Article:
“Therefore I will divide him a portion with the great, and he shall divide the spoil with the strong; because he has poured out his soul to death, and was numbered with the transgressors; yet he bore the sins of many, and made intercession for the transgressors.” (Isaiah 53:12)
The Man of Sorrows
On the Cross Jesus thus became “the man of sorrows; acquainted with grief” whom the prophet Isaiah had foretold. He was “despised and forsaken by men” and “smitten by God, and afflicted” (Isaiah 53:3-4). He became the one with “no form or comeliness that we should look at him, and no beauty that we should desire him” (Isaiah 53:2). His appearance was “marred beyond human semblance, and his form beyond that of the sons of men” (Isaiah 52:14). All these Messianic prophecies were fulfilled in Jesus as he hung from the Cross.
As the end approached, He cried: “My God, my God, why hast Thou forsaken me?” (Matthew 27:46). This cry indicated His complete identification with the human condition. He had totally embraced the despised, forsaken and smitten condition of suffering and death—alienation from God. He was truly the man of sorrows.
Yet, it is important to note that Jesus’ cry of anguish from the Cross was not a sign of His loss of faith in His Father. The words which He exclaimed are the first verse of Psalm 22, a messianic Psalm. The first part of the Psalm foretells the anguish, suffering and death of the Messiah. The second part is a song of praise to God. It predicts the final victory of the Messiah.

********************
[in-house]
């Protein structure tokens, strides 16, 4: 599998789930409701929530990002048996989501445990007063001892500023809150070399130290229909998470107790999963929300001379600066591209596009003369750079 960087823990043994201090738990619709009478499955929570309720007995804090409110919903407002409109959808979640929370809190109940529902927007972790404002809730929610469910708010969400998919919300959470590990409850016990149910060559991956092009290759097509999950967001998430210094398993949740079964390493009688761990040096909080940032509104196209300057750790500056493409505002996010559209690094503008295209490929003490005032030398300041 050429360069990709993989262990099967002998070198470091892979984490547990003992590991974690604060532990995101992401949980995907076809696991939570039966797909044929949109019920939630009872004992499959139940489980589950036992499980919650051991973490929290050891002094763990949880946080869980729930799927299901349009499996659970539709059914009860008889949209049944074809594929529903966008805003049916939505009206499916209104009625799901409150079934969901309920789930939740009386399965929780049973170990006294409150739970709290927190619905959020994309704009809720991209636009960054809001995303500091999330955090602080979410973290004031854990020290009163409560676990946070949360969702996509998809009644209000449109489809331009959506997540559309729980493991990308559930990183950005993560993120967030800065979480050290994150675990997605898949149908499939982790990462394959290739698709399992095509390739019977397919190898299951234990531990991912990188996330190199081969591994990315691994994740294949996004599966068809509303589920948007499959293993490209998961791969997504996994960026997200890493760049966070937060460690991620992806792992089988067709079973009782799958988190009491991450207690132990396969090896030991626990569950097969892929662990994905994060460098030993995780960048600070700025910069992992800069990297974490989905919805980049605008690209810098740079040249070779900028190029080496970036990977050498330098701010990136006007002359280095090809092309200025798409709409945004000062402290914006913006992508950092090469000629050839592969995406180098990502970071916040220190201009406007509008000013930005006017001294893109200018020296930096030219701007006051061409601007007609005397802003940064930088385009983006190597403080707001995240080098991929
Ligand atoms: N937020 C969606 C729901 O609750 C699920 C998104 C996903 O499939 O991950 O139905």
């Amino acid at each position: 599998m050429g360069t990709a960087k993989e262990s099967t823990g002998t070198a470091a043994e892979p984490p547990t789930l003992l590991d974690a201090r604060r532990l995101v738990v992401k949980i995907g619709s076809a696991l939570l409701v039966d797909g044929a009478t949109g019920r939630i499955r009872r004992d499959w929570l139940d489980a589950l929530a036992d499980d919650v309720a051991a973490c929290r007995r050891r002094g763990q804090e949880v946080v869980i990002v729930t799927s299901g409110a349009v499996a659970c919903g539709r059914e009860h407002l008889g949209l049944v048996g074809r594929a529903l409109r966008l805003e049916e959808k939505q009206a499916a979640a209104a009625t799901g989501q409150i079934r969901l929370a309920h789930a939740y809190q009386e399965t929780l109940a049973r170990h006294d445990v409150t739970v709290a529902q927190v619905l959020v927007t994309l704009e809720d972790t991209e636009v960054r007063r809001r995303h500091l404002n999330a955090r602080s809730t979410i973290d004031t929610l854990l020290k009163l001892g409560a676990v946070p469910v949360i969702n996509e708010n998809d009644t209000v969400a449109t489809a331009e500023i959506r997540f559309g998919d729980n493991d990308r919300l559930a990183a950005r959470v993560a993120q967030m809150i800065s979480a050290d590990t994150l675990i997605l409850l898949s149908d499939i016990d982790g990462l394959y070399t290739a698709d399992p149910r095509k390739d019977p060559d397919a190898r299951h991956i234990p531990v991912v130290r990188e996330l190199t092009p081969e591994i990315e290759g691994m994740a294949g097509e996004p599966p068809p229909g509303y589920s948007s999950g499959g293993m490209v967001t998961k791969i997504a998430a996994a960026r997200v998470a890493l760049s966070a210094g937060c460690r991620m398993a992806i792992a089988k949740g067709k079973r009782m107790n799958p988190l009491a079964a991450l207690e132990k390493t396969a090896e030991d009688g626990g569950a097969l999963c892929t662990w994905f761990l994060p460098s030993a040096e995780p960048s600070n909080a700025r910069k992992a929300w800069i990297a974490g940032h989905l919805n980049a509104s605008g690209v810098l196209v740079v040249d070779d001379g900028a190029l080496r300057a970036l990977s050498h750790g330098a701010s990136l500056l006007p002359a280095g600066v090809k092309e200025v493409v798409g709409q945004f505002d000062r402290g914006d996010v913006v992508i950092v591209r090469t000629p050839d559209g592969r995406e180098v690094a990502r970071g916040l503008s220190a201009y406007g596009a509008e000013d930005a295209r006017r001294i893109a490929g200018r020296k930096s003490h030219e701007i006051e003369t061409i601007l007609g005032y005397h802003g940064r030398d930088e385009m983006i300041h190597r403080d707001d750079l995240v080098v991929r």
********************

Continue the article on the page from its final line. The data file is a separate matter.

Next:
The Formal Charges
The death of Christ had been sought by the religious leaders in Jerusalem from the earliest days of His public ministry. The formal charges made against Him usually fell into the following two categories:
1) violation of the Law of the Old Testament, e.g., breaking the Sabbath rest;
2) blasphemy: making Himself equal with God.
Matters were hastened (consummated) by the moment of truth which followed His entrance into Jerusalem on Palm Sunday. He had the people behind Him. He spoke plainly. He said that the Sabbath was made for man, and not man for the Sabbath. He chastised the scribes and Pharisees for reducing religion to a purely external affair; “You are like whitewashed tombs, which outwardly appear beautiful, but within are full of dead men’s bones and all uncleanness. So you also outwardly appear righteous to men, but within you are full of hypocrisy and iniquity” (Matthew 23:27-28).
It was the second formal charge; however, that became the basis for His conviction.
The Religious Trial ... Read the rest HERE